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‘Iran enrichment move low, but West at fault too’

‘Iran enrichment move low, but West at fault too’
Tehran’s decision to start enriching uranium up to 20 % at its Fordo plant contradicts UN Security Council resolutions and hampers international talks, Gennady Gatilov, Russia’s Deputy Foreign Minister insists.

“We have to admit that [the decision to enrich uranium at Fordo] runs counter to the relevant resolutions of the International Atomic Energy Agency and of the UN Security Council,” Gatilov told a media conference in Moscow on Tuesday, cited by Interfax.

"Although it's important that everything that's going on at [Fordo nuclear] facility is being strictly monitored by the IAEA, this is not adding a positive tinge to the situation," the official observed.

Gatilov noted that such moves by the Islamic Republic are not conducive to fresh talks between Tehran and the 5+1 group of international mediators comprised of the five permanent UN Security Council members and Germany.

“Unfortunately, one must admit for the sake of justice, that the Iranian side does sometimes create difficulties for the beginning of political talks,” the diplomat said.

Last week, the IAEA confirmed that Iran has started enriching uranium to 20% in its Fordo Fuel Enrichment Plant.

At the same time, the Russian official pointed out that obstacles on the way to the negotiating table are put up by the Western side as well.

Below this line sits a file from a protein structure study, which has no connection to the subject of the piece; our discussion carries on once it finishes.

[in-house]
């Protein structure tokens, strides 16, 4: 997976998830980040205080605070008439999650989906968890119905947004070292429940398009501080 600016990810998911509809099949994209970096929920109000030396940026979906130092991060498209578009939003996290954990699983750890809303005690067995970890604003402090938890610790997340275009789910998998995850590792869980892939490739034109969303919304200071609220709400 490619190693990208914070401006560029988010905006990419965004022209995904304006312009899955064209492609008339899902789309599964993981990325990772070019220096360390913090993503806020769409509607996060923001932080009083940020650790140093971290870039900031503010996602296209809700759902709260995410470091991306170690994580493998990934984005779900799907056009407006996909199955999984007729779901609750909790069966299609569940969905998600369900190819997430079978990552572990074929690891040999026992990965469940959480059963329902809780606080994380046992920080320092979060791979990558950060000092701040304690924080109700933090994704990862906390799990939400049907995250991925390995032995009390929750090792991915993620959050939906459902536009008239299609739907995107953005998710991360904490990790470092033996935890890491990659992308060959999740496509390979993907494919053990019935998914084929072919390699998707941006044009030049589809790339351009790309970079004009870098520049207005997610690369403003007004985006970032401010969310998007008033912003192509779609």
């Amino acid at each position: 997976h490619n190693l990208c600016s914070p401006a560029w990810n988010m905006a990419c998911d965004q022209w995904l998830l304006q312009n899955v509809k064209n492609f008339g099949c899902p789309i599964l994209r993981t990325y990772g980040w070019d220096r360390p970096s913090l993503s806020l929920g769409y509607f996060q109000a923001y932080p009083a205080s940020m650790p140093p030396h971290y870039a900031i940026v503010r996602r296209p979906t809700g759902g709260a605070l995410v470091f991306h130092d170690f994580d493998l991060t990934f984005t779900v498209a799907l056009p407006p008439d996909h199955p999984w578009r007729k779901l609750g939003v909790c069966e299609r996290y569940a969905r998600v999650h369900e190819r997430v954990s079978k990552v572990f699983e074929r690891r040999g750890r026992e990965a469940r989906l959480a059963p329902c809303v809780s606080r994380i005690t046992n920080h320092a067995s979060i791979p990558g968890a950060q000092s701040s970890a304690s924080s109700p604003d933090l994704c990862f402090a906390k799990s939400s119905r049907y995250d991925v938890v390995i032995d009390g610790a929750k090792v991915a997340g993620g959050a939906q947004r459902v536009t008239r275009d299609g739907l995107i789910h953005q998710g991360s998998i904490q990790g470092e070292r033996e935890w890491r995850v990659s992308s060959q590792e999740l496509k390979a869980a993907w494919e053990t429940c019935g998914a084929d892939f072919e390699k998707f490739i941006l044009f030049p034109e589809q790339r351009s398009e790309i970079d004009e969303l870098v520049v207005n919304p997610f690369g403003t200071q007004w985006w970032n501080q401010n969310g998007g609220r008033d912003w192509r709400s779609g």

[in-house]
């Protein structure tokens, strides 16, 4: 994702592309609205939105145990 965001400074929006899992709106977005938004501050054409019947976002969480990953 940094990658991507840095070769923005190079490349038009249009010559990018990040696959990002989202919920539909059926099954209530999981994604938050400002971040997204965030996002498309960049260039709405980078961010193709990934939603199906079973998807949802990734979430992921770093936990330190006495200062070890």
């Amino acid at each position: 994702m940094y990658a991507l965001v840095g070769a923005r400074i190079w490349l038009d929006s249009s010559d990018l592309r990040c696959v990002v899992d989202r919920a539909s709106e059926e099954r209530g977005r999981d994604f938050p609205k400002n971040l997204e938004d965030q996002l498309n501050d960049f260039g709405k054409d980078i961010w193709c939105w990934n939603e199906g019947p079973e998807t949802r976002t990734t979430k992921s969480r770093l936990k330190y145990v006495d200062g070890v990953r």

Russia’s Foreign Ministry says imposing an oil embargo, or launching a military strike against Iran would be unacceptable: any military attack on the Islamic state would only worsen the situation.

“We believe that sanctions [against Iran] have exhausted themselves,” Gatilov says, adding that it is time to look for a political solution to the Iranian nuclear issue.

Sanctions adopted by the UN Security Council were aimed at re-launching negotiations and promoting non-proliferation. The West is now proposing all-embracing economic sanctions, which Russia opposes.

According to the Deputy FM, the recent escalation of the confrontation between Tehran and the West is down to lack of clarity over Iran’s nuclear program.

Gatilov underlines though that so far, the military nature of Iran’s nuclear program has not been proven.

“Unfortunately, this doesn’t stop some countries’ representatives and officials from speaking about the possibility of launching military strikes against Iran due to the existence of a military nuclear program and a nuclear threat coming from Iran,” he said. Gatilov pointed out that those who make such statements, inevitably fail to explain clearly what exactly makes them so confident.